Surgical Errors

Medical negligence in the operating room is often associated with complex surgeries, such as heart, spine or brain surgery. However, surgical errors and medical negligence can occur during even the most common surgeries, including colon, vascular, gynecological, laser vision correction, or sinus surgeries. Although not common, there are specific examples of documented surgical errors. As nurses, we know the inner workings of the healthcare system and know that a mistake may result in unfortunate or even devastating consequences.

The delicate tissues of the colon, large intestine, or bowel are often encountered when a surgeon attempts routine removal of a polyp or mass. Proper measures must be taken to prevent perforation of the bowel during colonoscopy or surgical removal of a mass or polyp. If surgical errors such as perforation occur, bacteria from inside the bowel can leak into the abdominal cavity and cause widespread and life threatening infection. Peritonitis and sepsis resulting from a perforated bowel can compromise the patient's organs, including the liver, kidneys and lungs and may result in death if not quickly and properly diagnosed and treated.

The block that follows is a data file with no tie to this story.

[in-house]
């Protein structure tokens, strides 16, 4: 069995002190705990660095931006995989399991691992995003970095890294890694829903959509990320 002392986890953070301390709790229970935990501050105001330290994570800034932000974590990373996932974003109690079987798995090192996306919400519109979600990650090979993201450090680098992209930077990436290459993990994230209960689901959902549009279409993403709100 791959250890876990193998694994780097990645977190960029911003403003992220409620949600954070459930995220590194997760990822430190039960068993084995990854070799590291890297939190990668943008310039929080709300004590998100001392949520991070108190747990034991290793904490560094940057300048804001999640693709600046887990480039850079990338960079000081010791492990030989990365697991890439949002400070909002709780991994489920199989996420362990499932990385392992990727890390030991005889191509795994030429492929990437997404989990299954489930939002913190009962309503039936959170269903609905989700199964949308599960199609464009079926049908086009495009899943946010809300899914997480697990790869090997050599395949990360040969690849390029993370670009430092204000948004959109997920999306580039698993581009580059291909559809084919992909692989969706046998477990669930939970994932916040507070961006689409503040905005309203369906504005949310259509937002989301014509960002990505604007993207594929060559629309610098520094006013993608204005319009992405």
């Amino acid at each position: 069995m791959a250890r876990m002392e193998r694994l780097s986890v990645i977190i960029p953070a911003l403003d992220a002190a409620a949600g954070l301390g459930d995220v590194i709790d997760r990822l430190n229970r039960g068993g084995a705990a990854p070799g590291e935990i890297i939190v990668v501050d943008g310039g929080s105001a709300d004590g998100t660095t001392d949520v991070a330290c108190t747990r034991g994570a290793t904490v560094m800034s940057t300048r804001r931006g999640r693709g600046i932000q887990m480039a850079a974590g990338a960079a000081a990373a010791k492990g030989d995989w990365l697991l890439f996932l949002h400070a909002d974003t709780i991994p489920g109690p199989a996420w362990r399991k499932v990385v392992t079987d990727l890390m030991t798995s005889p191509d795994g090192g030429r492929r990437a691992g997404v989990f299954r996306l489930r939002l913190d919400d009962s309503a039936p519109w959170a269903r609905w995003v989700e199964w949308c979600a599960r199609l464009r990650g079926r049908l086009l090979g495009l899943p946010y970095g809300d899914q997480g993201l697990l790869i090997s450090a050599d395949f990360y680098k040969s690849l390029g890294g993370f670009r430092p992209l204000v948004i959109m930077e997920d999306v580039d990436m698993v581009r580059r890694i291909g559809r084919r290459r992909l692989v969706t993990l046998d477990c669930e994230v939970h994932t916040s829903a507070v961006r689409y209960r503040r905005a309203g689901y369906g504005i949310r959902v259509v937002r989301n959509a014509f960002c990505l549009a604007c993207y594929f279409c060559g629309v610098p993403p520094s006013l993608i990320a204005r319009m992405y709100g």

Gynecological surgeries, such as tubal ligation or hysterectomy, if improperly performed can cause excessive bleeding or perforation of vital organs such as the colon or bladder. Measures to reduce the risk of surgical errors such as blood clots in the legs (deep vein thrombosis) should be taken and are essential to maintain adequate blood flow in the legs during and after surgery. In addition, patients undergoing gynecological surgeries must be monitored closely after surgery for signs of deep vein thrombosis, which can travel to the lung and cause pulmonary embolism and death.

Nearly all surgeries involve the use of surgical instruments such as scalpels, clamps, and pads. These items must be carefully counted before, and after, every procedure. Failure to properly perform this instrument count can result in an item being left behind inside the patient's body after the surgery is completed! Nurses know all too well that the patient often has no idea that this has occurred until it is too late: internal injuries, perforation of internal organs, and bleeding may occur postoperatively that can necessitate multiple corrective surgeries, extensive scarring, and can compromise the patient's overall strength and respiratory function due to trauma and multiple courses of anesthesia.

Even bedside procedures can cause significant injuries. A real life example: a catheter that was supposed to be placed in the jugular vein was misplaced into the patient's carotid artery by a resident, and resulted in the patient's death. This type of surgical error - improper placement of a feeding tube in a patient's trachea or windpipe - can cause permanent brain damage or death within minutes.